In order to drive improvements to the client experience, a number of firms have hired a Chief Client Officer (also called Head of Client Experience). The purpose of this role is to “bring the client to life” within the organization and ensure there is a program of activity to implement desired changes and enhancements to the client experience. Key topics on the CCO agenda include:

  • Understanding What Investors Want – In order to craft the client experience the firm intends to deliver, managers must understand investors’ expectations and preferences across a broad range of interactions including due diligence, formal investment review meetings, onboarding, client reporting, etc. Facts rather than anecdotal evidence are important, and investor preferences change over time. An example of a current hot topic is how investors prefer to “consume information,” including their preferred content, presentation format and delivery channel.
  • Ensuring Employees Understand that the Client Experience is Everyone’s Responsibility – Delivering an excellent client experience requires that individuals from functions around the organization (sales, service, consultant relations, marketing, products, investment, legal, operations, compliance, risk, etc.) understand that they have a role to play, know what that role is, and have a shared understanding of the desired client outcome (what “good” looks like). A classic example is client onboarding, where there is a need to ensure alignment across the multiple functions that will be involved. This same discipline can be applied to all aspects of the client experience.
  • Molding and Measuring Prospects’ Perceptions – Prospects form impressions of managers before they actually meet them. These perceptions impact investors’ decisions to engage with managers and can affect manager selection decisions. CEB research notes that the average B2B buyer has made 57% of their purchase decision before they meet a sales person. Molding and measuring prospect perceptions, as part of the broader client experience, is a must.

  • Using Client Journey Mapping – This is a fundamental tool that is used in many industries. As our previous work on this topic indicates, best-in-class managers make sure that “everything works,” that there is significant focus on the “moments of truth” clients view as disproportionately important, and that “service is differentiated” to provide demonstrative evidence of the firm’s value proposition. Client journey mapping is a key tool in a client experience improvement program and helps to break down internal silos and enable cross-functional collaboration.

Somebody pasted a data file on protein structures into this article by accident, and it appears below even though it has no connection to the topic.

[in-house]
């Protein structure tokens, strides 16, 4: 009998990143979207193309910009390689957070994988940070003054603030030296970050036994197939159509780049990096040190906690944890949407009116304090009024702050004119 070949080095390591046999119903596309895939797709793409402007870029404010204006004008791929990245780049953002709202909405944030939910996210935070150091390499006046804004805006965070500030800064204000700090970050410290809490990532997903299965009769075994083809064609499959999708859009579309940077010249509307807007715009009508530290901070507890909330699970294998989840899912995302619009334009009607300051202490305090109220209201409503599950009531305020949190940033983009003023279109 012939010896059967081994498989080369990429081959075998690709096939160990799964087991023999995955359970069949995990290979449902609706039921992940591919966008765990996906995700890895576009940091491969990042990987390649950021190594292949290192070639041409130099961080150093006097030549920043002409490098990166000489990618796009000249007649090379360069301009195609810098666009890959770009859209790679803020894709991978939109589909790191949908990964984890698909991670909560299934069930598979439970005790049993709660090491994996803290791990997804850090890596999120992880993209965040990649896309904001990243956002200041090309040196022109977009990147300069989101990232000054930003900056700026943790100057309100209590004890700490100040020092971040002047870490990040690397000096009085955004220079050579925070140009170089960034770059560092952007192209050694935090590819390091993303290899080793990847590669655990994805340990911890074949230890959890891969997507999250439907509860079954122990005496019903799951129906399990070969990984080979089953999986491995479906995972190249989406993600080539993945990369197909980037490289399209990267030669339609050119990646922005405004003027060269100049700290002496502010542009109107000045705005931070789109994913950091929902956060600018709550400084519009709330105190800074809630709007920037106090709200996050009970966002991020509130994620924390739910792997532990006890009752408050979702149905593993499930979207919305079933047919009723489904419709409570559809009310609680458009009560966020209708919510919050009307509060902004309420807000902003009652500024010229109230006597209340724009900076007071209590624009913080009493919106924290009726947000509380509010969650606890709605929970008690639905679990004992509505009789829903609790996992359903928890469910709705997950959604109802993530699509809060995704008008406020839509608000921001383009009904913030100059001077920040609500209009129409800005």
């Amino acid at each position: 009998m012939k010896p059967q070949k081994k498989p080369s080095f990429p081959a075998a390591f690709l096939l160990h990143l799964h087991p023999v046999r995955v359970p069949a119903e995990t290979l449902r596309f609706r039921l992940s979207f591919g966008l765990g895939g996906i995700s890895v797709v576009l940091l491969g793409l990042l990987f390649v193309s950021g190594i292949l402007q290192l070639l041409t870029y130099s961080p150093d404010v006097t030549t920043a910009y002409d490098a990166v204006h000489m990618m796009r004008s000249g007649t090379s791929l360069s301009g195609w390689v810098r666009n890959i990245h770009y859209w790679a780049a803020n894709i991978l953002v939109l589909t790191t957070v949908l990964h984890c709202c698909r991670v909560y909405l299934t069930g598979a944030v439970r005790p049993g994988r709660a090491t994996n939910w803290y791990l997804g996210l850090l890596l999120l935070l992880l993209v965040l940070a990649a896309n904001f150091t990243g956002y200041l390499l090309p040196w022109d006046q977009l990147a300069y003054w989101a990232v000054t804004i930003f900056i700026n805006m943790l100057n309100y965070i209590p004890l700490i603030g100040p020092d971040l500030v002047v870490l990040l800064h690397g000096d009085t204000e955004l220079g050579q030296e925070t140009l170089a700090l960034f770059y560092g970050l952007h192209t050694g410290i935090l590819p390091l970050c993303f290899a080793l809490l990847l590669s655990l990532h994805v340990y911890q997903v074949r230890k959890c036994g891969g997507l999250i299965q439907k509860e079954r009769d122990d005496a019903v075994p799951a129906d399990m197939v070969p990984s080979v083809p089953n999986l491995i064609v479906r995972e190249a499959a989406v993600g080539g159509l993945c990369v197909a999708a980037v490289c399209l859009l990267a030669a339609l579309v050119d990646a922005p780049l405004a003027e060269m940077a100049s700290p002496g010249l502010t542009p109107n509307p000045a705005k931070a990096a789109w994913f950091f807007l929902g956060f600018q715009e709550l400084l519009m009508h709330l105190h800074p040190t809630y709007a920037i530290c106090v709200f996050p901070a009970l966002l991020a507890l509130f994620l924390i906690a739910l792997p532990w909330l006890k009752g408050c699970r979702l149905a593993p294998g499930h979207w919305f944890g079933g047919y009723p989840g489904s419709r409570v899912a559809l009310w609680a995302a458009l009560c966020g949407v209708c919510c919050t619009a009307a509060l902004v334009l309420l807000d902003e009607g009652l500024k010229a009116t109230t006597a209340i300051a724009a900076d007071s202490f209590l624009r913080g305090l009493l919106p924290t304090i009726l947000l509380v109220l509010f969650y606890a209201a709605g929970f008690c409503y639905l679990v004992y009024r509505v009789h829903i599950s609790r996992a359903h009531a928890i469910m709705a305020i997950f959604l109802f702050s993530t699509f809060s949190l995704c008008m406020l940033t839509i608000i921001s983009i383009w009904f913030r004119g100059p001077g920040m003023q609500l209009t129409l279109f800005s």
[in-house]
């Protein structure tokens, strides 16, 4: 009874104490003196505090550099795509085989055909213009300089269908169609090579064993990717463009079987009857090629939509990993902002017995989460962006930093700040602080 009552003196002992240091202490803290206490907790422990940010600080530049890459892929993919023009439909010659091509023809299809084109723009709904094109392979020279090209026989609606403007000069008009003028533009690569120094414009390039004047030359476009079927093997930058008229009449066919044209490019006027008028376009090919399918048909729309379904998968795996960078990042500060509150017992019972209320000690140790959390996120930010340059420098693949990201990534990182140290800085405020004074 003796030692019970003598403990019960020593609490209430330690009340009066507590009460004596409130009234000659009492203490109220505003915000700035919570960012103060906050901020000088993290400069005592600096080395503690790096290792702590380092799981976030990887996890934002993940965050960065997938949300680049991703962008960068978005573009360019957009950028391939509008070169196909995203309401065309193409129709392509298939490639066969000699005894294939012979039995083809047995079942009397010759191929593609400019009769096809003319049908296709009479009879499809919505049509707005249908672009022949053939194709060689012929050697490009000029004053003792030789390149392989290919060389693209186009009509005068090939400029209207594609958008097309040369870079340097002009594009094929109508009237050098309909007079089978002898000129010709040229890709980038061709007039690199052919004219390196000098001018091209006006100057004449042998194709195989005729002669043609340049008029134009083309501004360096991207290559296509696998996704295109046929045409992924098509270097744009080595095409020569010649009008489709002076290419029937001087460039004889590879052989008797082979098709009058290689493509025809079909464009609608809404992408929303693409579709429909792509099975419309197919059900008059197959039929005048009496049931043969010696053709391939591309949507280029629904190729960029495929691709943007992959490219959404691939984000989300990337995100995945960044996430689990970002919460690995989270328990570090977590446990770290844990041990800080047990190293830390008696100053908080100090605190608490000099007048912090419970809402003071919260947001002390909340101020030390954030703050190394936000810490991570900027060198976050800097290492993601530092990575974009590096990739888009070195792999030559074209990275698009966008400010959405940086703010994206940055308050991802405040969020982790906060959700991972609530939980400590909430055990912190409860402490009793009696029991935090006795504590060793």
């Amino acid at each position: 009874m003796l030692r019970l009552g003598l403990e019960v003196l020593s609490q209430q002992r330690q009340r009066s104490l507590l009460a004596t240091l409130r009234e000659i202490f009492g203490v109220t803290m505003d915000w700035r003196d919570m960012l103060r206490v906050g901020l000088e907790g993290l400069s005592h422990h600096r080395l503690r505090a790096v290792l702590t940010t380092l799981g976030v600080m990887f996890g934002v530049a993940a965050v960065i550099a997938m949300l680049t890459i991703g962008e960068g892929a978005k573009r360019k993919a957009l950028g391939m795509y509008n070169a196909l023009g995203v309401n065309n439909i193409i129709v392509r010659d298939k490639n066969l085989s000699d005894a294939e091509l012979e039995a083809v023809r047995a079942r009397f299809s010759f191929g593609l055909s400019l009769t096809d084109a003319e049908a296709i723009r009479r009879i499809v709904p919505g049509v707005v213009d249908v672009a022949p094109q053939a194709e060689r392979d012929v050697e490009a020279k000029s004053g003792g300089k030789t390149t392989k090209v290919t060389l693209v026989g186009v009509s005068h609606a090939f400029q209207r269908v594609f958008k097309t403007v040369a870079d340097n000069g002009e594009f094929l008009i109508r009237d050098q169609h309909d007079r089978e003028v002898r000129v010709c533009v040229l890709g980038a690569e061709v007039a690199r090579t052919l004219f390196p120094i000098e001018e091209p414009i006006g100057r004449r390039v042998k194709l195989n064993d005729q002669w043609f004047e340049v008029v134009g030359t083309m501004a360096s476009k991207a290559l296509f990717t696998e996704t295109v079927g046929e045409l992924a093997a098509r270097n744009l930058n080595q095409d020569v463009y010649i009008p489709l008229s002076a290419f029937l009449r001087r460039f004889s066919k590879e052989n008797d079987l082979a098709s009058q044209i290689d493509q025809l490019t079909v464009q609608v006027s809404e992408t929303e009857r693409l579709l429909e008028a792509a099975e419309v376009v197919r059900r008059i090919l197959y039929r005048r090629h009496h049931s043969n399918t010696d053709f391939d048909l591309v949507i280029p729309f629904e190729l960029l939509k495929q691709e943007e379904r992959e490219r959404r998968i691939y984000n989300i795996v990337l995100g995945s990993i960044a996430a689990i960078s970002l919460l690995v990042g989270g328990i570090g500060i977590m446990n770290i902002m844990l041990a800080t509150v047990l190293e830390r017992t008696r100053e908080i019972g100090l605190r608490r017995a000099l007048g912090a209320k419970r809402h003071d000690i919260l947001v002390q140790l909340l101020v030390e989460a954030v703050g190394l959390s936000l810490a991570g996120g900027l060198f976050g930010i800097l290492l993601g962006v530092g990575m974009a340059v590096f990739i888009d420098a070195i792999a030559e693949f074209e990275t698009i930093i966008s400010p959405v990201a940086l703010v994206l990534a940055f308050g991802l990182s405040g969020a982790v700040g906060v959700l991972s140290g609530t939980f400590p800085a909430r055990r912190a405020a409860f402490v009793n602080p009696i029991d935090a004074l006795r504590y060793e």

• Rigorously Monitoring the Client Experience – A dashboard can be used to assess clients’ and prospects’ perceptions of the firm. Managers gather investor feedback through annual surveys, individual touchpoint surveys (e.g., after a sales pitch, following client onboarding, or after an investor uses the website), and by capturing day-to-day investor feedback in the CRM system. The dashboard enables managers to monitor delivery versus the standards set—to ensure a high level of internal visibility and as an input to the prioritization of client experience improvements.
  • Devoting Appropriate Resources to Client Experience Improvements – As part of the annual planning process, some firms explicitly consider how much of their budgets are being allocated to client experience improvements. While there will always be regulatory and other “must do’s,” funding planned improvements to the client experience must be high on the list.
  • Continually Improving the Client Experience – Best-in-class managers create a culture focused on constantly identifying and improving elements of the client experience (“What’s next!”), so it becomes part of employees’ DNA, part of the fabric of the firm’s culture.

An article from the Harvard Business Review reiterates many of these points and shows the value created by focusing holistically on the client’s end-to-end journey. As the authors note, “…we’ve found that organizations able to skillfully manage the entire experience reap enormous rewards: enhanced customer satisfaction, reduced churn, increased revenue, and greater employee satisfaction. They also discover more effective ways to collaborate across functions and levels, a process that delivers gains throughout the company.”

Investment managers that excel at delivering the client experience can significantly enhance business results and gain competitive advantage—and Chief Client Officers can lead the way.

Author

About Mark Buckley

Mark Buckley consults with the Firm’s investment management clients focusing on the U.K and Continental Europe. Prior to joining Greenwich Associates, Mark was Global Head of Client Services at Aviva Investors where he led firm-wide initiatives... view more

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